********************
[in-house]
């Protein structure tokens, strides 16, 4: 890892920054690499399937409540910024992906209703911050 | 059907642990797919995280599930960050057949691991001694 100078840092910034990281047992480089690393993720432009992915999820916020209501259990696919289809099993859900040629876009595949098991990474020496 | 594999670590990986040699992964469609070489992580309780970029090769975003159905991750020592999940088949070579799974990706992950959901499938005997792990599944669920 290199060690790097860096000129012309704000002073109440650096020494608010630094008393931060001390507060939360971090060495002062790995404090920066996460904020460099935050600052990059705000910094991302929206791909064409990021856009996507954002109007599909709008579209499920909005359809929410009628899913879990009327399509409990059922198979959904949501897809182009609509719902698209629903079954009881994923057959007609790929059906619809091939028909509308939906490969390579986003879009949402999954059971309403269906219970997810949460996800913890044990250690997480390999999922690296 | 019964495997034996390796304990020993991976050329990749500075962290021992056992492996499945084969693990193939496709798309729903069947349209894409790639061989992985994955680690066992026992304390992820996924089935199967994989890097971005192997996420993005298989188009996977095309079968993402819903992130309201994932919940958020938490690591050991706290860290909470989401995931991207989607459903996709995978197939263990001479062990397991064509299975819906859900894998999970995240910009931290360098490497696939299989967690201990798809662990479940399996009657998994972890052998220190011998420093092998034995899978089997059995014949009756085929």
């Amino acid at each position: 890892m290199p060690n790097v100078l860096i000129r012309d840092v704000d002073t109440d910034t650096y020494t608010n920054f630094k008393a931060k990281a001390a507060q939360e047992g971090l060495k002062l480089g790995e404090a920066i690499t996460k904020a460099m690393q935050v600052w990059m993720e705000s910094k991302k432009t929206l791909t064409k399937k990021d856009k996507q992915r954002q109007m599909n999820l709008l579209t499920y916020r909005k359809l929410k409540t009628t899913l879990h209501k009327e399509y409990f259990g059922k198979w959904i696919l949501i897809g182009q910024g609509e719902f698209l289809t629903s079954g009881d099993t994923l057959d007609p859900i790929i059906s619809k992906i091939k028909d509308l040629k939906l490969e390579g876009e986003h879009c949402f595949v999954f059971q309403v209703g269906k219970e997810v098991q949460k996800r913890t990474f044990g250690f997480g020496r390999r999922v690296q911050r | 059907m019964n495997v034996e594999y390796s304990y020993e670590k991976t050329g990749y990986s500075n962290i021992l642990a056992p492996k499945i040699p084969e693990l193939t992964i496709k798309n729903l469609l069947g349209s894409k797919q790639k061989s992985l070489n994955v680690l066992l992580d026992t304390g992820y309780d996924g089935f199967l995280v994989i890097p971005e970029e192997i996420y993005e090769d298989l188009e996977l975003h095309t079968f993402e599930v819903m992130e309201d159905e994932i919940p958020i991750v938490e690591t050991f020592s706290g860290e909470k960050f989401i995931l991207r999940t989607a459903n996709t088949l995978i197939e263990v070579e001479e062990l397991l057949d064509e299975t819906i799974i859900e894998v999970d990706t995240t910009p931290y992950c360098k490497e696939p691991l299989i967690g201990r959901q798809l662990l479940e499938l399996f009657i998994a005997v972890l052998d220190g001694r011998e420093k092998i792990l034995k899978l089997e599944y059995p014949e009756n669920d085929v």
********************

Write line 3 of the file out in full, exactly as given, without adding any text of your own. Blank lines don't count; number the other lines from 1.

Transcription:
């Amino acid at each position: 890892m290199p060690n790097v100078l860096i000129r012309d840092v704000d002073t109440d910034t650096y020494t608010n920054f630094k008393a931060k990281a001390a507060q939360e047992g971090l060495k002062l480089g790995e404090a920066i690499t996460k904020a460099m690393q935050v600052w990059m993720e705000s910094k991302k432009t929206l791909t064409k399937k990021d856009k996507q992915r954002q109007m599909n999820l709008l579209t499920y916020r909005k359809l929410k409540t009628t899913l879990h209501k009327e399509y409990f259990g059922k198979w959904i696919l949501i897809g182009q910024g609509e719902f698209l289809t629903s079954g009881d099993t994923l057959d007609p859900i790929i059906s619809k992906i091939k028909d509308l040629k939906l490969e390579g876009e986003h879009c949402f595949v999954f059971q309403v209703g269906k219970e997810v098991q949460k996800r913890t990474f044990g250690f997480g020496r390999r999922v690296q911050r | 059907m019964n495997v034996e594999y390796s304990y020993e670590k991976t050329g990749y990986s500075n962290i021992l642990a056992p492996k499945i040699p084969e693990l193939t992964i496709k798309n729903l469609l069947g349209s894409k797919q790639k061989s992985l070489n994955v680690l066992l992580d026992t304390g992820y309780d996924g089935f199967l995280v994989i890097p971005e970029e192997i996420y993005e090769d298989l188009e996977l975003h095309t079968f993402e599930v819903m992130e309201d159905e994932i919940p958020i991750v938490e690591t050991f020592s706290g860290e909470k960050f989401i995931l991207r999940t989607a459903n996709t088949l995978i197939e263990v070579e001479e062990l397991l057949d064509e299975t819906i799974i859900e894998v999970d990706t995240t910009p931290y992950c360098k490497e696939p691991l299989i967690g201990r959901q798809l662990l479940e499938l399996f009657i998994a005997v972890l052998d220190g001694r011998e420093k092998i792990l034995k899978l089997e599944y059995p014949e009756n669920d085929v």